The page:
October 16, 2014 -- Updated 2027 GMT (0427 HKT)
Paul Begala says Rick Scott's deeply weird refusal to begin a debate because rival Charlie Crist had a fan under his podium spells disaster for the Florida governor--delighting Crist
October 16, 2014 -- Updated 0407 GMT (1207 HKT)
The longer we wait to engage on Ebola, the more limited our options will become, says Marco Rubio.
October 15, 2014 -- Updated 1153 GMT (1953 HKT)
Democratic candidates who run from President Obama in red states where he is unpopular are making a big mistake, says Donna Brazile
October 16, 2014 -- Updated 0429 GMT (1229 HKT)
At some 7 billion people, the world can sometimes seem like a crowded place. But if the latest estimates are to be believed, then in less than a century it is going to feel even more so -- about 50% more crowded, says Evan Fraser
October 16, 2014 -- Updated 1938 GMT (0338 HKT)
Paul Callan says the Ebola situation is pointing up the need for better leadership
October 15, 2014 -- Updated 2245 GMT (0645 HKT)
Nurses are the unsung heroes of the Ebola outbreak. Yet, there are troubling signs we're failing them, says John Sutter
October 15, 2014 -- Updated 1700 GMT (0100 HKT)
Dean Obeidallah says it's a mistake to give up a business name you've invested energy in, just because of a new terrorist group
October 15, 2014 -- Updated 2301 GMT (0701 HKT)
Fear of Ebola is contagious, writes Mel Robbins; but it's time to put the disease in perspective
October 14, 2014 -- Updated 1744 GMT (0144 HKT)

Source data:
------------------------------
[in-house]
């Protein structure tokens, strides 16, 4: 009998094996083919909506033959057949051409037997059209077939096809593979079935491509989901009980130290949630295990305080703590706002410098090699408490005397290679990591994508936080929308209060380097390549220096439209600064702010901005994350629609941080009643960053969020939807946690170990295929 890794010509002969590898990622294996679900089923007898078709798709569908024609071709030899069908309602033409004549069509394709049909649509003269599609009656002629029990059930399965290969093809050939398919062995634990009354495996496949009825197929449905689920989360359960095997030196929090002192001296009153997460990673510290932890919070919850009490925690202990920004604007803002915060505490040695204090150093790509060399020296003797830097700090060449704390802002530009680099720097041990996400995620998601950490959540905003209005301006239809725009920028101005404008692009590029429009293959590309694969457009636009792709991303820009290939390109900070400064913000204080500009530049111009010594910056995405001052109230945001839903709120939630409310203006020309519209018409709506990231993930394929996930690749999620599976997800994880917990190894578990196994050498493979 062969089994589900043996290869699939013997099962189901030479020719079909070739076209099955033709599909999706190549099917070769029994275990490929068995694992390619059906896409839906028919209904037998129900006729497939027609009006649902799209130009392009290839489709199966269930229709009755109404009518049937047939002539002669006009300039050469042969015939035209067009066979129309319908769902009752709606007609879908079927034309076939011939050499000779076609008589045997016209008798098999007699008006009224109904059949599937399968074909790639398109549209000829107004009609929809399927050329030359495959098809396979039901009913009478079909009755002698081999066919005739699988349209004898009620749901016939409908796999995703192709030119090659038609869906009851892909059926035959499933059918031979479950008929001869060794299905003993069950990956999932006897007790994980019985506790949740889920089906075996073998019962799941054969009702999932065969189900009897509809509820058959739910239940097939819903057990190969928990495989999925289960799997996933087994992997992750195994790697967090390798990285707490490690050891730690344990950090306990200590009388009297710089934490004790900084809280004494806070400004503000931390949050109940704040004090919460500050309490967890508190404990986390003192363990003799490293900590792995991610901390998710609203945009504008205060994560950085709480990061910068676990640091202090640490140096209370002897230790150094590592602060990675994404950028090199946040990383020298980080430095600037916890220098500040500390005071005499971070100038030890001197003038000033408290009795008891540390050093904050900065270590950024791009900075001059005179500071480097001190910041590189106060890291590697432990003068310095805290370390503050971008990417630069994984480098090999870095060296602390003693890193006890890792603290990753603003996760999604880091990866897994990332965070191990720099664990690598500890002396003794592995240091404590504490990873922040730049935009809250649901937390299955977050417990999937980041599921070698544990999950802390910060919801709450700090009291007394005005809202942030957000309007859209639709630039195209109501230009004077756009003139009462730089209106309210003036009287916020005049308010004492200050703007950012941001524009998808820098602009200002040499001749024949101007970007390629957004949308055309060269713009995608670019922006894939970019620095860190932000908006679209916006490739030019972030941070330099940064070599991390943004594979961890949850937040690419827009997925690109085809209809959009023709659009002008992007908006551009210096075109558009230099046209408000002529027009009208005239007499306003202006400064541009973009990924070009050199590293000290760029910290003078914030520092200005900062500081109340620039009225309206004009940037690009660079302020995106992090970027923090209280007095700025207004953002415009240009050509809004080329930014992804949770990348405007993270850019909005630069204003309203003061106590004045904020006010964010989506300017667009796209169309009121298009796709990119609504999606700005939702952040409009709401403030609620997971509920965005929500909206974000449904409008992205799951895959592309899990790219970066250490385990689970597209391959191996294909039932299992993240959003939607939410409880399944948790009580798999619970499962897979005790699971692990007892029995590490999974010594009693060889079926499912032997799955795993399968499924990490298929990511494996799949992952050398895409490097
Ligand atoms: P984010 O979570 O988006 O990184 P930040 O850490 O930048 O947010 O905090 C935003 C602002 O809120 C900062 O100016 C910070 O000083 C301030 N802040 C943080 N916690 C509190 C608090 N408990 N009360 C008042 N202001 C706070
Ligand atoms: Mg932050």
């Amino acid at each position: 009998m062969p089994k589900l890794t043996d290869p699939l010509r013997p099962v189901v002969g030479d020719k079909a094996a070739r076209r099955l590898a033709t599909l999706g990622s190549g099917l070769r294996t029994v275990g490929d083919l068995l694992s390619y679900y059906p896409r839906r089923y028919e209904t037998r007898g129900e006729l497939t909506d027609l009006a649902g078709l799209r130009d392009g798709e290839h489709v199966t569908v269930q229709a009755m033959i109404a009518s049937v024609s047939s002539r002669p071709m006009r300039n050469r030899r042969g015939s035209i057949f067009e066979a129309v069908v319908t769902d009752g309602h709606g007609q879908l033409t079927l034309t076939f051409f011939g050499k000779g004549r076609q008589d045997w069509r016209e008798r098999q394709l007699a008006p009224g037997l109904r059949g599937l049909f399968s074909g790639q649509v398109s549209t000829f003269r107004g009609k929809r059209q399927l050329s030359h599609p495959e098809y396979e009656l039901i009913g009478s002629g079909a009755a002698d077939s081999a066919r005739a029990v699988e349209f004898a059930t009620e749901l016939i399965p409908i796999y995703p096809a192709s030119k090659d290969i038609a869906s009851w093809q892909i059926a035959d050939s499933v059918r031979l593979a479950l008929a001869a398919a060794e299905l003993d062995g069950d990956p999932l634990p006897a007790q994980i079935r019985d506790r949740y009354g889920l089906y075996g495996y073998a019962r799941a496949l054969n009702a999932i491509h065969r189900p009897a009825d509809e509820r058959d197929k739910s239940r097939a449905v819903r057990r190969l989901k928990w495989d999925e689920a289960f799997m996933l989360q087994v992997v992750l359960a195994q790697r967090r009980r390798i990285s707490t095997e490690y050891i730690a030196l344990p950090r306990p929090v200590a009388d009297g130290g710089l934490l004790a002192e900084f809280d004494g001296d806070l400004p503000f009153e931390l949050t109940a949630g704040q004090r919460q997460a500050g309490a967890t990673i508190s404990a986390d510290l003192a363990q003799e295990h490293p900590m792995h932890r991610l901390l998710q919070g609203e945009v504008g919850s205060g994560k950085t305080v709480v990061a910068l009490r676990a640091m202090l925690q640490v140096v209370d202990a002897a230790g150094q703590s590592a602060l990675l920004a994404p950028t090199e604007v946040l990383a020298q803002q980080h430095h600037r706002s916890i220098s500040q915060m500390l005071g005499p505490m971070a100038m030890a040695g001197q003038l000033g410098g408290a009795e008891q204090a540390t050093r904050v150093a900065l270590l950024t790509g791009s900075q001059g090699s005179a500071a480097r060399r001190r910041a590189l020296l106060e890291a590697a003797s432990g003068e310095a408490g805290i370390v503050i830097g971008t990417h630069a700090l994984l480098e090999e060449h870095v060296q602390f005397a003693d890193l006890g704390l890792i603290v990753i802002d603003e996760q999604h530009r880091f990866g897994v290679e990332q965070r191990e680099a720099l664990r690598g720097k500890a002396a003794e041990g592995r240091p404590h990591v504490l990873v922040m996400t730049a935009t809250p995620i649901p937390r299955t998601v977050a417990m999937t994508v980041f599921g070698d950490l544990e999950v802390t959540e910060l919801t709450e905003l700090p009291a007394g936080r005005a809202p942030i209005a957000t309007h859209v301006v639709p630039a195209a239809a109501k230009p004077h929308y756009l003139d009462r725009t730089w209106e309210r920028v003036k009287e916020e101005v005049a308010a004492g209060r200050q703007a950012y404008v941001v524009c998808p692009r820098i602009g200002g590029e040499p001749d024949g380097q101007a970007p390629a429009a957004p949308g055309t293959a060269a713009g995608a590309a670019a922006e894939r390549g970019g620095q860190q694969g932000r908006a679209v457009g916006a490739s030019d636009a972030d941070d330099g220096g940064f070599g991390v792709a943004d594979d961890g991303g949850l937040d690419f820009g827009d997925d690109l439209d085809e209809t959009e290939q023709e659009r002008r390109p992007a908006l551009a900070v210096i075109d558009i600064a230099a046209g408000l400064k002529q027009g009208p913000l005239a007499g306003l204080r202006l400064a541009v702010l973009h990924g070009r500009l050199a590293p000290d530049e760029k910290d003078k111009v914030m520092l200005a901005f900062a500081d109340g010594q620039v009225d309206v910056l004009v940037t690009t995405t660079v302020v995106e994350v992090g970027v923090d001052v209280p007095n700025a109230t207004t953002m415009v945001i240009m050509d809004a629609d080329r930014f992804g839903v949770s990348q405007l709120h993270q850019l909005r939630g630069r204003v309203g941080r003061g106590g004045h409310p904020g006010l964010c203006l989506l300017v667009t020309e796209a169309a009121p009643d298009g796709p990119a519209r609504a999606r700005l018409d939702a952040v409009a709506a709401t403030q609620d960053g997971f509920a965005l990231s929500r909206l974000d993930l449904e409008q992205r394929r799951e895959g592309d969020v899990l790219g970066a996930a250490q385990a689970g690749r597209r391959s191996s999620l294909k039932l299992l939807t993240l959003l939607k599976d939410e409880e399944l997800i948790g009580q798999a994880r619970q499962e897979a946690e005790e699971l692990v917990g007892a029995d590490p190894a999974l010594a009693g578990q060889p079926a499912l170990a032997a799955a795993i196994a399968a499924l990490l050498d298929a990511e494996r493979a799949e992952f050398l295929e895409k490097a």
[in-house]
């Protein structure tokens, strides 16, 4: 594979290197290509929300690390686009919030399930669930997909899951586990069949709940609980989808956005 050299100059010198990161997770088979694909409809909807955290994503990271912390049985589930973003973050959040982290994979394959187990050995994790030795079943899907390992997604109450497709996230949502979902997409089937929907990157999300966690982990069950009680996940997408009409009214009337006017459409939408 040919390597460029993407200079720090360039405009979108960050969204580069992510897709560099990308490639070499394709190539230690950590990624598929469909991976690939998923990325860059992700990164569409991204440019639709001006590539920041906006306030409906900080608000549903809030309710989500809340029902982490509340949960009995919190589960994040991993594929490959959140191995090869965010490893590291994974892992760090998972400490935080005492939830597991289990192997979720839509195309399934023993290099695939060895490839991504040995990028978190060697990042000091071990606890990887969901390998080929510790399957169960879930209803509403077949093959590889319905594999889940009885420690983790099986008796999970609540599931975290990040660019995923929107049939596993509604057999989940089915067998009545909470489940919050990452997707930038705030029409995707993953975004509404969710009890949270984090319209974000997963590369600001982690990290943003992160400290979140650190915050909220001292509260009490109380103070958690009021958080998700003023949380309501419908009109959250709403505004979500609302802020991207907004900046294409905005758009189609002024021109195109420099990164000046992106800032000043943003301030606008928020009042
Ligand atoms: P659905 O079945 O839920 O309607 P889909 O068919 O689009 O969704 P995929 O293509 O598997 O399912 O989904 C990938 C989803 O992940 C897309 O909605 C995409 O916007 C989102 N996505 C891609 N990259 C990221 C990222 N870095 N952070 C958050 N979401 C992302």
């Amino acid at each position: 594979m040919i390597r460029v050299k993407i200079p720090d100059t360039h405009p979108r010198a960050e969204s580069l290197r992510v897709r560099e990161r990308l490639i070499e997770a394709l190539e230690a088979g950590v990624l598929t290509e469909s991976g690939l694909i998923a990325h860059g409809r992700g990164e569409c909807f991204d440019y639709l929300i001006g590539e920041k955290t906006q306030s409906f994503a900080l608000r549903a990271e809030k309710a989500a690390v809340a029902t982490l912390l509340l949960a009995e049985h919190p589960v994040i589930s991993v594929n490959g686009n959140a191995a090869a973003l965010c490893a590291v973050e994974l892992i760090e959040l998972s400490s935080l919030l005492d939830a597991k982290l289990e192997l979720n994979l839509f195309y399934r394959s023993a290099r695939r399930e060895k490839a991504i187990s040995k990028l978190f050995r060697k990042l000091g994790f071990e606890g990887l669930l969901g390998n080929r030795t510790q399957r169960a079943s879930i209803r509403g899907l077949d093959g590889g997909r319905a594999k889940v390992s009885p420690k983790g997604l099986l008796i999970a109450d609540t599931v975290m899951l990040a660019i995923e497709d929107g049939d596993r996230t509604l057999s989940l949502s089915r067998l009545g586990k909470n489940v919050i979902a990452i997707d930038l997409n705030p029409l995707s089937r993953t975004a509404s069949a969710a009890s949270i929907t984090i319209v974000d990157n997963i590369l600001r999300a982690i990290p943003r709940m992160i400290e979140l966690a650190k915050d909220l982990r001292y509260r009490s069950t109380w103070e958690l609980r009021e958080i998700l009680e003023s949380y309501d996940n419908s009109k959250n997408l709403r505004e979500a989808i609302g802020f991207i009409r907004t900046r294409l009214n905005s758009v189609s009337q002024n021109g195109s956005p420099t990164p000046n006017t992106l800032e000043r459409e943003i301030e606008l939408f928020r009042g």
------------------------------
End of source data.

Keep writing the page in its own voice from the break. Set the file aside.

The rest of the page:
Oliver Kershaw says that if Big Tobacco is given monopoly of e-cigarette products, public health will suffer.
October 18, 2014 -- Updated 1335 GMT (2135 HKT)
Stop thinking your job will make you happy.
October 15, 2014 -- Updated 0208 GMT (1008 HKT)
Ruben Navarrette says it's time to deal with another scandal involving the Secret Service — one that leads directly into the White House.
October 14, 2014 -- Updated 1125 GMT (1925 HKT)
Americans who choose to fight for militant groups or support them are young and likely to be active in jihadist social media, says Peter Bergen
October 13, 2014 -- Updated 1303 GMT (2103 HKT)
Stephanie Coontz says 11 years ago only one state allowed same sex marriage. Soon, some 60% of Americans will live where gays can marry. How did attitudes change so quickly?
October 14, 2014 -- Updated 2004 GMT (0404 HKT)
Legalizing assisted suicide seems acceptable when focusing on individuals. But such laws would put many at risk of immense harm, writes Marilyn Golden.
October 13, 2014 -- Updated 1307 GMT (2107 HKT)
Julian Zelizer says the issues are huge, but both parties are wrestling with problems that alienate voters
October 13, 2014 -- Updated 2250 GMT (0650 HKT)
Mel Robbins says the town's school chief was right to cancel the season, but that's just the beginning of what needs to be done
October 11, 2014 -- Updated 1543 GMT (2343 HKT)
He didn't discover that the world was round, David Perry writes. So what did he do?
ADVERTISEMENT